Like Shaw and Atchison, Francona called upon Allen frequently in 2014, though that is what you do when you have a reliever with a 2.07 ERA and 2.99 FIP. How the work affects Allen long term will be known in the years to come, but for now, the right-hander is a flamethrowing reliever with a stellar 11.8 SO/9 and a decent 3.4 BB/9. Allen’s 3.72 ERA and two blown saves in 9.2 September innings down the stretch did hurt Cleveland’s playoff chances, but in the big picture, the team probably would not have been in contention deep into the season without the right-hander.
#3 Yan Gomes, C (Previous Rank: 3, 3, 3, 3)
And a year of #3 rankings for Gomes comes to its logical conclusion with the 27-year-old coming in as the third-best player on the roster this season. Gomes’ walk rate fell a bit from 2013 to 2014 (5.6 to 4.6 percent) and his strikeout rate rose (20.8 to 23.2 percent), but thanks to continuing power (.194 isolated power) and above-average defense, the catcher remained quite valuable even while playing a full season. It may not seem like it based on a quick look, but Gomes finished in the top-30 in fWAR, ahead of such names as Victor Martinez, Justin Upton, Jacoby Ellsbury, Yoenis Cespedes, and Hanley Ramirez. Gomes is a very good player and has the catching position in Cleveland locked down for years to come.
#2 Michael Brantley, OF (Previous Rank: 7, 2, 1, 2)
#1 Corey Kluber, RHP (Previous Rank: 6, 1, 2, 1)
Taking you behind the curtain as to how I compile these rankings, I look at how far above average each player is in terms of WAR (2.0 for hitters and starting pitchers, 0.7 for relievers) and playing time (600 plate appearances for hitters, 200 innings for starting pitchers, 70 innings for relievers). After ranking those just based on the numbers, I then analyze what the numbers are telling me and make corrections as needed, especially when the numbers are close.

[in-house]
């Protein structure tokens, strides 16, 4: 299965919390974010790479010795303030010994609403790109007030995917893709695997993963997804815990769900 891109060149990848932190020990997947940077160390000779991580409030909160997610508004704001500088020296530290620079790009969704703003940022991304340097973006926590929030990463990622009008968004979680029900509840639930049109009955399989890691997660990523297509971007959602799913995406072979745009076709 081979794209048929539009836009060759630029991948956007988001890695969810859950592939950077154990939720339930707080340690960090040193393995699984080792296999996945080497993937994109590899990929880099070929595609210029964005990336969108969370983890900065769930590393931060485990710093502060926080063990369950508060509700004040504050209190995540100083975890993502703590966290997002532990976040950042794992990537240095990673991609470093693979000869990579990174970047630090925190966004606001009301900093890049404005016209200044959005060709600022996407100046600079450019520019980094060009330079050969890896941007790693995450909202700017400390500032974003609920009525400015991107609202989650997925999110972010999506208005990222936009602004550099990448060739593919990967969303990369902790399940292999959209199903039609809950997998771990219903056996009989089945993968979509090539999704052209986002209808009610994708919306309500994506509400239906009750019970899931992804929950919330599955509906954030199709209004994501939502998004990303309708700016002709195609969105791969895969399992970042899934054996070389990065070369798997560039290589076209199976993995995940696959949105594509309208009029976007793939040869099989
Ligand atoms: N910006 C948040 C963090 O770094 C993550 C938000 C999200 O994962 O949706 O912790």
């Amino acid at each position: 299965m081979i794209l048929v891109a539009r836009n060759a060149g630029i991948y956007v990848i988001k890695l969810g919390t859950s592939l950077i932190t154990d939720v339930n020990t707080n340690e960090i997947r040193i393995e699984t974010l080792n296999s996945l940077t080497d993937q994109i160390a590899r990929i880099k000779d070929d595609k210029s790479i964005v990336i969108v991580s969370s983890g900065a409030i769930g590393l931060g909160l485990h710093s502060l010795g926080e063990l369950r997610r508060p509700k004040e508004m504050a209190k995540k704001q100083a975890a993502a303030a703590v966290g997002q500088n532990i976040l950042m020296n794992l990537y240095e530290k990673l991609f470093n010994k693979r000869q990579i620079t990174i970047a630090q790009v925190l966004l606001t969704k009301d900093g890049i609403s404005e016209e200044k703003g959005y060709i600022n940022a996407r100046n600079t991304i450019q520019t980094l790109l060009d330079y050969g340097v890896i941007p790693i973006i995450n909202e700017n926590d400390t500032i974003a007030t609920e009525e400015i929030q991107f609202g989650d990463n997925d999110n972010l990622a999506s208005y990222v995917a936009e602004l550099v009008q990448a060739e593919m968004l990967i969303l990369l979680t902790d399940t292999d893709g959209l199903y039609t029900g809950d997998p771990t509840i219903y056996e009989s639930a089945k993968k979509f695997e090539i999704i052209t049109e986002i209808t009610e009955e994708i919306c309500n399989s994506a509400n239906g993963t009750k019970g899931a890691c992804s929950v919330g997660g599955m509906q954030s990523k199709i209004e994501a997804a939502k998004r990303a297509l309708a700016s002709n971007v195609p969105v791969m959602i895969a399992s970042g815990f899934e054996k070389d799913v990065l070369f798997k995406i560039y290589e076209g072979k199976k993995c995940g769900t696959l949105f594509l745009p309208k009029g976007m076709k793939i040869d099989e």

So how close are Brantley and Kluber?
- Kluber: 7.1 WAR (355% of the league average), 235.2 innings (118% of the league average): 473% of the league average overall
- Brantley: 7.0 WAR (348% of the league average), 676 plate appearances (113% of the league average): 460% of the league average overall
Despite Kluber exceeding Brantley’s totals in both category, both marks are definitely close enough that picking Brantley is defensible.
Personally, I am going with the player with a serious argument for the AL Cy Young over the guy who will definitely finish behind Mike Trout in the MVP vote (though there is a good case for him finishing second). But if you want Brantley, no argument. Cleveland was blessed with two truly elite players in 2014; in the end, enjoying and appreciating that is all that matters.